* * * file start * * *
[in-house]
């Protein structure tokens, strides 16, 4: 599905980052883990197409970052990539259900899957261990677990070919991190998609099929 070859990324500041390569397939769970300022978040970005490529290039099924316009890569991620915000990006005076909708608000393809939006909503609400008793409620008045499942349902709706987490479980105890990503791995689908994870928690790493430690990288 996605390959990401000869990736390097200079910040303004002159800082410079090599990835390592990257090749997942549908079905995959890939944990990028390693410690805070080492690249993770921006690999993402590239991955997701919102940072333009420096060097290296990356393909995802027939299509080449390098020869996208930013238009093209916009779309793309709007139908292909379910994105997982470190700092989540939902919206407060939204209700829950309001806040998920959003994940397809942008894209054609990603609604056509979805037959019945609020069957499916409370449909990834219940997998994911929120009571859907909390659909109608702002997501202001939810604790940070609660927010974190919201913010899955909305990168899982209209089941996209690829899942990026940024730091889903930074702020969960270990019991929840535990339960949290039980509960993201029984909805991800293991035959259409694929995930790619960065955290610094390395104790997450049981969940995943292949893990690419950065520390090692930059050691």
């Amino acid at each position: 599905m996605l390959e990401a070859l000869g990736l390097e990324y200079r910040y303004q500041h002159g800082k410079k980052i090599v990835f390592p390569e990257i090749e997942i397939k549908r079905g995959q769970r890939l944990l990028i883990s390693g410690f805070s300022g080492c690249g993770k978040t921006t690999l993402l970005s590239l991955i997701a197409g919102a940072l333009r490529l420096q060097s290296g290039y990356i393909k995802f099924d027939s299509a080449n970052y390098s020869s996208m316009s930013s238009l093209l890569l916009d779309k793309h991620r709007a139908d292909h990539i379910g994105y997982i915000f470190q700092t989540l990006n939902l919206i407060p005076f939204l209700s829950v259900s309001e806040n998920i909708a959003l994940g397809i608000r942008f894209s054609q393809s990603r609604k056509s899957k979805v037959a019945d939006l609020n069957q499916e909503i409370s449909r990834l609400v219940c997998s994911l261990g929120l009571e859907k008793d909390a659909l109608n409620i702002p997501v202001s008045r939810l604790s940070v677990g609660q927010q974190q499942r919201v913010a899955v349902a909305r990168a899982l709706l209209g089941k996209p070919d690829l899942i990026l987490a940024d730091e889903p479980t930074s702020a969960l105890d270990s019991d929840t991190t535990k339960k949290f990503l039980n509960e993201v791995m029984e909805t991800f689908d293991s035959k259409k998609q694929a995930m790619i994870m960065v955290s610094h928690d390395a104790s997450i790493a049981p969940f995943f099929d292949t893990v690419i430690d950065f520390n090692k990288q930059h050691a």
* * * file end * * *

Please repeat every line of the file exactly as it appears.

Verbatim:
[in-house]
């Protein structure tokens, strides 16, 4: 599905980052883990197409970052990539259900899957261990677990070919991190998609099929 070859990324500041390569397939769970300022978040970005490529290039099924316009890569991620915000990006005076909708608000393809939006909503609400008793409620008045499942349902709706987490479980105890990503791995689908994870928690790493430690990288 996605390959990401000869990736390097200079910040303004002159800082410079090599990835390592990257090749997942549908079905995959890939944990990028390693410690805070080492690249993770921006690999993402590239991955997701919102940072333009420096060097290296990356393909995802027939299509080449390098020869996208930013238009093209916009779309793309709007139908292909379910994105997982470190700092989540939902919206407060939204209700829950309001806040998920959003994940397809942008894209054609990603609604056509979805037959019945609020069957499916409370449909990834219940997998994911929120009571859907909390659909109608702002997501202001939810604790940070609660927010974190919201913010899955909305990168899982209209089941996209690829899942990026940024730091889903930074702020969960270990019991929840535990339960949290039980509960993201029984909805991800293991035959259409694929995930790619960065955290610094390395104790997450049981969940995943292949893990690419950065520390090692930059050691």
């Amino acid at each position: 599905m996605l390959e990401a070859l000869g990736l390097e990324y200079r910040y303004q500041h002159g800082k410079k980052i090599v990835f390592p390569e990257i090749e997942i397939k549908r079905g995959q769970r890939l944990l990028i883990s390693g410690f805070s300022g080492c690249g993770k978040t921006t690999l993402l970005s590239l991955i997701a197409g919102a940072l333009r490529l420096q060097s290296g290039y990356i393909k995802f099924d027939s299509a080449n970052y390098s020869s996208m316009s930013s238009l093209l890569l916009d779309k793309h991620r709007a139908d292909h990539i379910g994105y997982i915000f470190q700092t989540l990006n939902l919206i407060p005076f939204l209700s829950v259900s309001e806040n998920i909708a959003l994940g397809i608000r942008f894209s054609q393809s990603r609604k056509s899957k979805v037959a019945d939006l609020n069957q499916e909503i409370s449909r990834l609400v219940c997998s994911l261990g929120l009571e859907k008793d909390a659909l109608n409620i702002p997501v202001s008045r939810l604790s940070v677990g609660q927010q974190q499942r919201v913010a899955v349902a909305r990168a899982l709706l209209g089941k996209p070919d690829l899942i990026l987490a940024d730091e889903p479980t930074s702020a969960l105890d270990s019991d929840t991190t535990k339960k949290f990503l039980n509960e993201v791995m029984e909805t991800f689908d293991s035959k259409k998609q694929a995930m790619i994870m960065v955290s610094h928690d390395a104790s997450i790493a049981p969940f995943f099929d292949t893990v690419i430690d950065f520390n090692k990288q930059h050691a």